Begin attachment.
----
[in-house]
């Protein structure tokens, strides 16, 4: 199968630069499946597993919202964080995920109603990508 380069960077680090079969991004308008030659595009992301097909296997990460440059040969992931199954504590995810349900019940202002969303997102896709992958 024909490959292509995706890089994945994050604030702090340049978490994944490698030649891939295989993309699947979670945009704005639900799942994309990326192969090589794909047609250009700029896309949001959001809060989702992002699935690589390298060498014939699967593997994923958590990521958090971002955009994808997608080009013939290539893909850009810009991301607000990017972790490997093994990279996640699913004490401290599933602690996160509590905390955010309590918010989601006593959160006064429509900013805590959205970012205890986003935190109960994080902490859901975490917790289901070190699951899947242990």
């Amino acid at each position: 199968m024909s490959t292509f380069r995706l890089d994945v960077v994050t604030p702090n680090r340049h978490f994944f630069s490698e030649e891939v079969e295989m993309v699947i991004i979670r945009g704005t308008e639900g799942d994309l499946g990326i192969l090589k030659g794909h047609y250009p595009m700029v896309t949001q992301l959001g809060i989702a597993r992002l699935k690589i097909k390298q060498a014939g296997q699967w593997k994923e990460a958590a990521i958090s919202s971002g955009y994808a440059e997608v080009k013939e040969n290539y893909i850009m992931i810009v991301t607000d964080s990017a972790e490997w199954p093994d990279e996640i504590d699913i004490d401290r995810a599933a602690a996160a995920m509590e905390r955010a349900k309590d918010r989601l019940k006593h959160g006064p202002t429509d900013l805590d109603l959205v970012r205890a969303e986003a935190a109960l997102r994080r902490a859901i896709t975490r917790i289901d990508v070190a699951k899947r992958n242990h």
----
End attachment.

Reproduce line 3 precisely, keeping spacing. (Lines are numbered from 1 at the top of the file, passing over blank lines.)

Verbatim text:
């Amino acid at each position: 199968m024909s490959t292509f380069r995706l890089d994945v960077v994050t604030p702090n680090r340049h978490f994944f630069s490698e030649e891939v079969e295989m993309v699947i991004i979670r945009g704005t308008e639900g799942d994309l499946g990326i192969l090589k030659g794909h047609y250009p595009m700029v896309t949001q992301l959001g809060i989702a597993r992002l699935k690589i097909k390298q060498a014939g296997q699967w593997k994923e990460a958590a990521i958090s919202s971002g955009y994808a440059e997608v080009k013939e040969n290539y893909i850009m992931i810009v991301t607000d964080s990017a972790e490997w199954p093994d990279e996640i504590d699913i004490d401290r995810a599933a602690a996160a995920m509590e905390r955010a349900k309590d918010r989601l019940k006593h959160g006064p202002t429509d900013l805590d109603l959205v970012r205890a969303e986003a935190a109960l997102r994080r902490a859901i896709t975490r917790i289901d990508v070190a699951k899947r992958n242990h």